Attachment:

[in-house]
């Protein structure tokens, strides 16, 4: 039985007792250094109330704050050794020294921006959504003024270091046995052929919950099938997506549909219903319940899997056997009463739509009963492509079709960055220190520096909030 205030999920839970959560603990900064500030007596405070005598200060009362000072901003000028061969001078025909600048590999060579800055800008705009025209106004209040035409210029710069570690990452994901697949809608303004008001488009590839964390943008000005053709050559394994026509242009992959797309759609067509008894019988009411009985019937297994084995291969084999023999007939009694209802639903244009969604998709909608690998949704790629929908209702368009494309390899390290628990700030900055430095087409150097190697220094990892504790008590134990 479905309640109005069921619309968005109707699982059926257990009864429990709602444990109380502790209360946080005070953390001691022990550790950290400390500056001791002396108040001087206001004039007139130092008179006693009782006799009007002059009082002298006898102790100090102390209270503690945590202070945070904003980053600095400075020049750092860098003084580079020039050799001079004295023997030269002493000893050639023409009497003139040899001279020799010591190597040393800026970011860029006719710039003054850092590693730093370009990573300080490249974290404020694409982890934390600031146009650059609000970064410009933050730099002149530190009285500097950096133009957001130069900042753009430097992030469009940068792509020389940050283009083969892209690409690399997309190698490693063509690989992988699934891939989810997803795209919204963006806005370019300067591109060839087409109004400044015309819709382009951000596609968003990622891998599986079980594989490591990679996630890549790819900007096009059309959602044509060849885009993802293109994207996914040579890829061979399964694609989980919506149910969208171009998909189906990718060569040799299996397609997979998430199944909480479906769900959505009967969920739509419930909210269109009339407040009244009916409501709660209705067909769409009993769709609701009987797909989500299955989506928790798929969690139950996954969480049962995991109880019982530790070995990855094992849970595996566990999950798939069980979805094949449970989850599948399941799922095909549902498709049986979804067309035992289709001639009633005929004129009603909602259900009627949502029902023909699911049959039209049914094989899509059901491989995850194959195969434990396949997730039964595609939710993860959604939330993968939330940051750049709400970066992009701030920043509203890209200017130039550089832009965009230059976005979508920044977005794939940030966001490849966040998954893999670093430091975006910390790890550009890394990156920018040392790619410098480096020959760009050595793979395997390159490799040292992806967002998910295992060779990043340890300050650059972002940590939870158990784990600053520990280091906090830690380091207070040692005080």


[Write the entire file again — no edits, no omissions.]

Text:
[in-house]
């Protein structure tokens, strides 16, 4: 039985007792250094109330704050050794020294921006959504003024270091046995052929919950099938997506549909219903319940899997056997009463739509009963492509079709960055220190520096909030 205030999920839970959560603990900064500030007596405070005598200060009362000072901003000028061969001078025909600048590999060579800055800008705009025209106004209040035409210029710069570690990452994901697949809608303004008001488009590839964390943008000005053709050559394994026509242009992959797309759609067509008894019988009411009985019937297994084995291969084999023999007939009694209802639903244009969604998709909608690998949704790629929908209702368009494309390899390290628990700030900055430095087409150097190697220094990892504790008590134990 479905309640109005069921619309968005109707699982059926257990009864429990709602444990109380502790209360946080005070953390001691022990550790950290400390500056001791002396108040001087206001004039007139130092008179006693009782006799009007002059009082002298006898102790100090102390209270503690945590202070945070904003980053600095400075020049750092860098003084580079020039050799001079004295023997030269002493000893050639023409009497003139040899001279020799010591190597040393800026970011860029006719710039003054850092590693730093370009990573300080490249974290404020694409982890934390600031146009650059609000970064410009933050730099002149530190009285500097950096133009957001130069900042753009430097992030469009940068792509020389940050283009083969892209690409690399997309190698490693063509690989992988699934891939989810997803795209919204963006806005370019300067591109060839087409109004400044015309819709382009951000596609968003990622891998599986079980594989490591990679996630890549790819900007096009059309959602044509060849885009993802293109994207996914040579890829061979399964694609989980919506149910969208171009998909189906990718060569040799299996397609997979998430199944909480479906769900959505009967969920739509419930909210269109009339407040009244009916409501709660209705067909769409009993769709609701009987797909989500299955989506928790798929969690139950996954969480049962995991109880019982530790070995990855094992849970595996566990999950798939069980979805094949449970989850599948399941799922095909549902498709049986979804067309035992289709001639009633005929004129009603909602259900009627949502029902023909699911049959039209049914094989899509059901491989995850194959195969434990396949997730039964595609939710993860959604939330993968939330940051750049709400970066992009701030920043509203890209200017130039550089832009965009230059976005979508920044977005794939940030966001490849966040998954893999670093430091975006910390790890550009890394990156920018040392790619410098480096020959760009050595793979395997390159490799040292992806967002998910295992060779990043340890300050650059972002940590939870158990784990600053520990280091906090830690380091207070040692005080």